We haven’t seen that rapid acceleration in warming after 2000 that we see in the models. We haven’t seen that in the observations.

Many climate scientists immediately pointed out this assertion is false. The UK Met Office noted, “The observations lie comfortably within the modelled range.”

The Daily Mail (reliable only for its unreliable climate reporting) subsequently claimed that the paper showed climate models had overestimated temperatures by ‘at least’ 0.3°C, and quoted Allen calling this “a big deal,” although the context of that quote was conveniently omitted. In a subsequent fact check at Carbon Brief, Zeke Hausfather detailed the many misunderstandings that led to this false conclusion. As fellow study co-author Piers Forster told Carbon Brief:

I think some press reporting is misleading as our paper did not assess climate impacts or climate model performance. Rather, our paper confirms the need for much increased urgent action from around the world if society stands a chance of limiting warming to 1.5C.

Myles Allen and study lead author Richard Millar took to The Guardian to criticize the conservative media outlets that had misrepresented their research. I spoke to Allen, who clarified that he was trying to explain that temperatures didn’t seem to be responding to carbon emissions as fast as the models used in the last IPCC report anticipated. Except the reasons for that have already been identified - the actual global energy imbalance hasn’t been as large as in the scenarios input into the climate models, and we have to compare apples-to-apples temperatures. As Allen and Millar wrote in The Guardian:

the IPCC specifically assessed that temperatures in the 2020s would be 0.9-1.3C warmer than pre-industrial, the lower end of which is already looking conservative. Anyone who had troubled to read our paper would have found this “IPCC AR5 Ch11 projection” helpfully labelled on two of our figures, and clearly consistent with our new results.

It appears that Ben Webster didn’t understand Allen’s explanation, and Allen was perhaps a bit careless with some of his words. As a result, Webster quoted Allen saying the models were running too hot. Conservative ‘journalists’ and opinion writers saw that seemingly juicy quote and without speaking to Allen or any other climate scientists, ran with it, completely distorting the actual findings of the paper in the process.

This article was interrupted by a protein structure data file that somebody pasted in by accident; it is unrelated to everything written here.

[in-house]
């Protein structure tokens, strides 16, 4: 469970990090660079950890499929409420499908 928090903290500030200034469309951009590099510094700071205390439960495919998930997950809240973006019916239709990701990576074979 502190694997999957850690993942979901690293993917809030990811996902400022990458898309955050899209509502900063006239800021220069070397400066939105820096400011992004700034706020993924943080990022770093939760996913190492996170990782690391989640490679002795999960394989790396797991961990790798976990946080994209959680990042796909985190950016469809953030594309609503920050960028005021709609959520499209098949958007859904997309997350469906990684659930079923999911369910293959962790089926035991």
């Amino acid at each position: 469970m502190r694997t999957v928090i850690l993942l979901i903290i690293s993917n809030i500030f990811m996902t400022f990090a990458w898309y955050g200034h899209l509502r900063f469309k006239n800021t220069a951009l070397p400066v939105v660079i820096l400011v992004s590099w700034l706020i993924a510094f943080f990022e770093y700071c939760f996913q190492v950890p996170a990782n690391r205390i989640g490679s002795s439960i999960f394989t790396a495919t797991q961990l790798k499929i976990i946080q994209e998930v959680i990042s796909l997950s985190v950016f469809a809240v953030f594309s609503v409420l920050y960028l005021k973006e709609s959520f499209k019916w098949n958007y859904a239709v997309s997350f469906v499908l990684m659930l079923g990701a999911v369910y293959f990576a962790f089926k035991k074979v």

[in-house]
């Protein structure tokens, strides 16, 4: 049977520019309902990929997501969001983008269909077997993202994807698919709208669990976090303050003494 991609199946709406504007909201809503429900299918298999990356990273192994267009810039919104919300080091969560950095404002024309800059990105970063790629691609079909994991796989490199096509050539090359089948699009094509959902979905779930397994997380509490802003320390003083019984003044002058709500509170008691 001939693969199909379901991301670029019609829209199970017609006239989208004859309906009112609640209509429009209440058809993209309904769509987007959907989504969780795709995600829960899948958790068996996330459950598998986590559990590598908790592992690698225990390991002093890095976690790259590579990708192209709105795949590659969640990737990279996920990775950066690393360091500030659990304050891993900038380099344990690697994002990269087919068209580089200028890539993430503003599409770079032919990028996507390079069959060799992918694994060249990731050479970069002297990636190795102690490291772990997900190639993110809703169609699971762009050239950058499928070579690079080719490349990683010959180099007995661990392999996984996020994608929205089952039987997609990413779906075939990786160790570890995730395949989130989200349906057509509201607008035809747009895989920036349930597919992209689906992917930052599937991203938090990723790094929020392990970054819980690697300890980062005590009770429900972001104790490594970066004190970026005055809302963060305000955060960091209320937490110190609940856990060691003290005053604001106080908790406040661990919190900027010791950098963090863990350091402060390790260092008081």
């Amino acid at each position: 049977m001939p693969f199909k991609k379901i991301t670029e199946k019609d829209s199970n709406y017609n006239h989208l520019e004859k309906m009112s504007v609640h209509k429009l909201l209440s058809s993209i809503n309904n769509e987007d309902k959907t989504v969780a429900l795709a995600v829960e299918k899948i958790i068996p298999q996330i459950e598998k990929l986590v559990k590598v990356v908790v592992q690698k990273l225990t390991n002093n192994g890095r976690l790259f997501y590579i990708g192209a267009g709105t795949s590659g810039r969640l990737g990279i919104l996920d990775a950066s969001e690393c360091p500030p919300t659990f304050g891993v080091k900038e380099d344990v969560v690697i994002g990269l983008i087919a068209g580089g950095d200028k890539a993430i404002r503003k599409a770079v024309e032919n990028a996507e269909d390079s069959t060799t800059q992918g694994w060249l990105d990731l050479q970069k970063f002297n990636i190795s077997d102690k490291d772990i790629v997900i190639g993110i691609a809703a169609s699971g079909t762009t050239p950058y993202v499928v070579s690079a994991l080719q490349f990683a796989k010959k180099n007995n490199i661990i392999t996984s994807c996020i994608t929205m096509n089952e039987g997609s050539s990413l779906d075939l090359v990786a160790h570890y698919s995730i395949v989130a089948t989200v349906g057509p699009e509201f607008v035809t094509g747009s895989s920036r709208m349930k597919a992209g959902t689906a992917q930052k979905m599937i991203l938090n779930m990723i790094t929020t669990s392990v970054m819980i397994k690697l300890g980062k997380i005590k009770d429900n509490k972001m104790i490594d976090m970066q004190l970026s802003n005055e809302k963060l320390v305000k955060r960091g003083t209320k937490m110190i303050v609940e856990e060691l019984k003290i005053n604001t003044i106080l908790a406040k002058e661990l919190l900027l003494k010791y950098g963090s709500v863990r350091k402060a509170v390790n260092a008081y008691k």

It’s been clear for years that conservative media outlets thrive on any comments from climate scientists that can be construed as supporting climate denial myths (model reliability being among the most popular myths). It’s unfortunate that climate scientists have to be so careful about what they say, but that’s the reality we live in. Biased conservative media outlets aren’t interested in accurately reporting scientific findings; they’re interested in advancing the climate denial agenda of manufacturing doubt in order to erode public support for climate policies. And so the grossly misleading ‘alarmist scientists admit they were wrong’ story was echoed by Breitbart, the Daily Mail, the Sun, the Herald Sun, Fox News, the Daily Caller, and many more.

Click here to read the rest

1 0

Bookmark and Share Printable Version  |  Link to this page

Comments

Comments 1 to 10:

  1. Great explanation.  I saw the potholer video and he also gave this a thorough debunking.  Here are a couple more.

    https://www.carbonbrief.org/factcheck-climate-models-have-not-exaggerated-global-warming

    http://www.factandmyth.com/climate-change/no-scientists-did-not-exaggerate-global-warming

    2 0
  2. "the study authors... looked at how much carbon will be emitted at the time we reach 1.5°C warming"  In what way is this a useful metric?  It's like saying "if you burn this much diesel, your ship will get to Portsmouth harbor in one hour".  And a minute later, it'll sail right past it on its own momentum ("...because of what’s known as the ‘thermal inertia’ of the oceans" - yup).